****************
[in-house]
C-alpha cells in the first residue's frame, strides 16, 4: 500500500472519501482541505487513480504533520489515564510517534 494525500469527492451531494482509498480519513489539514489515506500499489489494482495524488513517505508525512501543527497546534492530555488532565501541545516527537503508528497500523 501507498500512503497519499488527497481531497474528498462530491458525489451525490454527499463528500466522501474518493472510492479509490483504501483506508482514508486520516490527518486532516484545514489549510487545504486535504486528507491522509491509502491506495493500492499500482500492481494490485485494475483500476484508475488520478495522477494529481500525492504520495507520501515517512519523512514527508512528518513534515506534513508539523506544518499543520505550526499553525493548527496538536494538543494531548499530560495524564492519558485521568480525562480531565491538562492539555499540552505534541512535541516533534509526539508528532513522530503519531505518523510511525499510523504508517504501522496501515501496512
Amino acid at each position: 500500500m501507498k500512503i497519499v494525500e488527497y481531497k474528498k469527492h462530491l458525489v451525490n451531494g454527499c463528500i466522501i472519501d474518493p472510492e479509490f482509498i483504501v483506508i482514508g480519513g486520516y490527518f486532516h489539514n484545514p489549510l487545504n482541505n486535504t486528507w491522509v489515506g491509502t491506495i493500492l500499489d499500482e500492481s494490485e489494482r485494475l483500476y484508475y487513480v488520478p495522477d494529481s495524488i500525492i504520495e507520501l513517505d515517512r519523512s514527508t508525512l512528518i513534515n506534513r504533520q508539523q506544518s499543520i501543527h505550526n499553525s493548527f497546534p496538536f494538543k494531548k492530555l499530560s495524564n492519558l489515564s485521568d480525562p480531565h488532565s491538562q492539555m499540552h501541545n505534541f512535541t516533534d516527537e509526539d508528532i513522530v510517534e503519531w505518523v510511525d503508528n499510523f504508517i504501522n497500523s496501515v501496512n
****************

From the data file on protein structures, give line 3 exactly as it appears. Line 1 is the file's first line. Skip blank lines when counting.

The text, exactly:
Amino acid at each position: 500500500m501507498k500512503i497519499v494525500e488527497y481531497k474528498k469527492h462530491l458525489v451525490n451531494g454527499c463528500i466522501i472519501d474518493p472510492e479509490f482509498i483504501v483506508i482514508g480519513g486520516y490527518f486532516h489539514n484545514p489549510l487545504n482541505n486535504t486528507w491522509v489515506g491509502t491506495i493500492l500499489d499500482e500492481s494490485e489494482r485494475l483500476y484508475y487513480v488520478p495522477d494529481s495524488i500525492i504520495e507520501l513517505d515517512r519523512s514527508t508525512l512528518i513534515n506534513r504533520q508539523q506544518s499543520i501543527h505550526n499553525s493548527f497546534p496538536f494538543k494531548k492530555l499530560s495524564n492519558l489515564s485521568d480525562p480531565h488532565s491538562q492539555m499540552h501541545n505534541f512535541t516533534d516527537e509526539d508528532i513522530v510517534e503519531w505518523v510511525d503508528n499510523f504508517i504501522n497500523s496501515v501496512n